Even though I quit playing organized baseball more than a decade ago, I still feel the same unruly, boyish intensity every time I’m near a field. Whether I’m coaching high school players or rooting for my own young kids, I want to be inside the lines, in the batter’s box, on the mound. My passion could not be purer or more misplaced.
The nervous energy has to go somewhere, especially when I’m in the stands. This season, I started keeping score, painstakingly, in a small spiral notebook. Ages ago, my father taught me the art; my style and font are his.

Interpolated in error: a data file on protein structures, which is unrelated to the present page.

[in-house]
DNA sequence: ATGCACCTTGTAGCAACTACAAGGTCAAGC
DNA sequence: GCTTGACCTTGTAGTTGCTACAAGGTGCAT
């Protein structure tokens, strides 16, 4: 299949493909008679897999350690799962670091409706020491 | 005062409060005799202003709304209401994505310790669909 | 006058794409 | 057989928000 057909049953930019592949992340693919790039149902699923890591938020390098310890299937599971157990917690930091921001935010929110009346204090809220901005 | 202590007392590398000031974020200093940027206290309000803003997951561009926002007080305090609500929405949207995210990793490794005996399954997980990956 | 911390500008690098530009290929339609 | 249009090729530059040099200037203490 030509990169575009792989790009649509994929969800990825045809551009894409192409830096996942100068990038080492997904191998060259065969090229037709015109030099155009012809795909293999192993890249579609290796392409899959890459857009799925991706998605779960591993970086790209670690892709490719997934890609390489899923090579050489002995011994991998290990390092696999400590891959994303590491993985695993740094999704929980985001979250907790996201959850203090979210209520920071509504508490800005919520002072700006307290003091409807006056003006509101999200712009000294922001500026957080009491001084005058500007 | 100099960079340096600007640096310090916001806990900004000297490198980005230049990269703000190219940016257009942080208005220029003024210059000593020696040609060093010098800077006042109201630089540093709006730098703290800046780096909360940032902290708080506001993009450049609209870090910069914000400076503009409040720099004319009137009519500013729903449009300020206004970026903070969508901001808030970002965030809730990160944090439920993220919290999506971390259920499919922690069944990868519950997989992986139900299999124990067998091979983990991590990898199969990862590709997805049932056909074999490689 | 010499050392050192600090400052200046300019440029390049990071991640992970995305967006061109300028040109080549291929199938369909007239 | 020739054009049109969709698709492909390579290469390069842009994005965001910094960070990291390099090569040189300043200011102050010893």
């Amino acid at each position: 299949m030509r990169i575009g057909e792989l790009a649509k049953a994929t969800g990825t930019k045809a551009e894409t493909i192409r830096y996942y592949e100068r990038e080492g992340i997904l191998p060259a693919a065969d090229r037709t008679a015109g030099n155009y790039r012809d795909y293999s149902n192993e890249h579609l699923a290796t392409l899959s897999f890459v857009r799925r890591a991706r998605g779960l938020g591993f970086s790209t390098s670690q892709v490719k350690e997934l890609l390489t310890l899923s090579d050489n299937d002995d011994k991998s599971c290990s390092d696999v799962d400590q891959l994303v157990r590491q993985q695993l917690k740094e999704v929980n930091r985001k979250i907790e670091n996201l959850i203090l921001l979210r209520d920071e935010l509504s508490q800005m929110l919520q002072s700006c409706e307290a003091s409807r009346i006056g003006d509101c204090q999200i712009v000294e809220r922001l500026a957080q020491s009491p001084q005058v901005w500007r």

The result is something extraordinary, like a musical score, a maze of marks evoking the deeper beauty and drama of the game. During the action, my attention to the scoresheet gets me off my son’s back. After, it gives me a dozen ways to praise him. It’s what we call win-win.
If you’re a baseball fan and confused by this scoresheet, a bit of explanation: at this level, every kid bats every inning, but after three outs the bases are cleared. Officially, we parents say that no one is keeping score. Yeah, right.